Sylvia Heschel dies at 94
Sylvia Heschel, wife of the late theologian Abraham Joshua Heschel, died Monday in New York City. She was 94. Born Sylvia Straus in Philadelphia and raised in Cleveland, Heschel was a classically trained pianist who taught and performed in New York, according to The Associated Press. She was sometimes credited with inspiring her husband's passion for music. The couple met during World War II in Cincinnati, their daughter Susannah Heschel, a professor of Jewish studies at Dartmouth College, said.
"They were both at a dinner party and my mother was asked to play," she said. "She played and he fell in love with her."
They were married in 1946. Sylvia Heschel traveled widely with her husband and read over his speeches before he gave them, their daughter said. A funeral service is scheduled for Tuesday in New York City.
Poll: Palestinians split on international conditions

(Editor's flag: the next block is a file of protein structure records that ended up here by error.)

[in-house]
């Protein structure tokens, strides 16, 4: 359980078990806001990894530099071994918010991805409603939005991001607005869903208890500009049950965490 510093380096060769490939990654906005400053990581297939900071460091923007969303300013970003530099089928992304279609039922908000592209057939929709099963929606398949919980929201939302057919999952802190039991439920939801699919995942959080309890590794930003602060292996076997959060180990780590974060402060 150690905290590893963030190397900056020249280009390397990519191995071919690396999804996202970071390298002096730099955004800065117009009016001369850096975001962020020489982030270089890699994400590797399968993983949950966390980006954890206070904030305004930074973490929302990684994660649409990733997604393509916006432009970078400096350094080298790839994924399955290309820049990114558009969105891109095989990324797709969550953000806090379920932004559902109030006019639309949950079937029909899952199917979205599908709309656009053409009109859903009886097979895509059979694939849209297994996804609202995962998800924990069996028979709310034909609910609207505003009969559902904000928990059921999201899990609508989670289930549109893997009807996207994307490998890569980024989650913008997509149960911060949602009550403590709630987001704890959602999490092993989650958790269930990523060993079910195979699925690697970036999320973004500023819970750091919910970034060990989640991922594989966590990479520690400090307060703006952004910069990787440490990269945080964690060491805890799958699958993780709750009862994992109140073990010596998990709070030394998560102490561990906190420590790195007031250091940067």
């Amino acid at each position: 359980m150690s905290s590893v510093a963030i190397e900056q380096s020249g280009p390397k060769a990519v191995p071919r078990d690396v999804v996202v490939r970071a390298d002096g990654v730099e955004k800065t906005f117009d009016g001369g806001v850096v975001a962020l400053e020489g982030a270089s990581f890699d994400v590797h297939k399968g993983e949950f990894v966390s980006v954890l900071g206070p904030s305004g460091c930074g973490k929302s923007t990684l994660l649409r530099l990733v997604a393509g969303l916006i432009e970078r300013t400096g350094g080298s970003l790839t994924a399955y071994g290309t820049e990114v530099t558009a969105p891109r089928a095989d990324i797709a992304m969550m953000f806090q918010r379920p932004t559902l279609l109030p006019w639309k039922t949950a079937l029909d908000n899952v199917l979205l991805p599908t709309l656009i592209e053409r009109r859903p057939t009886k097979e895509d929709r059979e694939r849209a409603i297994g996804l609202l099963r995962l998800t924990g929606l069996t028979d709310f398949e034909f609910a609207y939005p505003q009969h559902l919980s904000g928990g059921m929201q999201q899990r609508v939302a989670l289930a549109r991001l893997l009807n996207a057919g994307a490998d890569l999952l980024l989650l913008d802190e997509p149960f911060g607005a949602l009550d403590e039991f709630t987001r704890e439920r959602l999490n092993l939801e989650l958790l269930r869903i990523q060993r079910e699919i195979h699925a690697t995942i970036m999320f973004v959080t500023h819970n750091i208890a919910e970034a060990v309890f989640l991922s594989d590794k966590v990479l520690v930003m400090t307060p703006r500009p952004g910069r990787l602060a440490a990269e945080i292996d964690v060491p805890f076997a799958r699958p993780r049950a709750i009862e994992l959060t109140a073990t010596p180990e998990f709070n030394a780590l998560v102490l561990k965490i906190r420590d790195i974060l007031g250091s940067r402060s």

Palestinians are split on whether their government should accept Israel and stop terrorism in order to get more international aid, a poll found. A study by the Palestinian Center for Policy and Survey Research found that 48 percent of Palestinians think the new Hamas-Fatah coalition should renounce terrorism, recognize Israel and accept past peace deals.
Rejection of these terms has blocked direct aid to the cash-strapped P.A. since Hamas took power in March 2006, although indirect aid has skyrocketed to counterbalance it. An equal number believe their government should not accept Israel. The poll, conducted last week, surveyed 1,270 Palestinian and has a margin of error of plus or minus 3 percentage points.
Katsav questioned again
Moshe Katsav is to be interrogated again in his sexual misconduct case. Israeli Attorney-General Menachem Mazuz approved the move Monday in light of new information in the case against the suspended president. Katsav, who faces possible charges of rape and other sexual offenses, was given a three-month suspension by the Knesset House Committee. He has denied all wrongdoing, and vowed to step down from his position if indicted. A hearing that will help decide whether to indict him has been set for May.
Briefs courtesy Jewish Telegraphic Agency.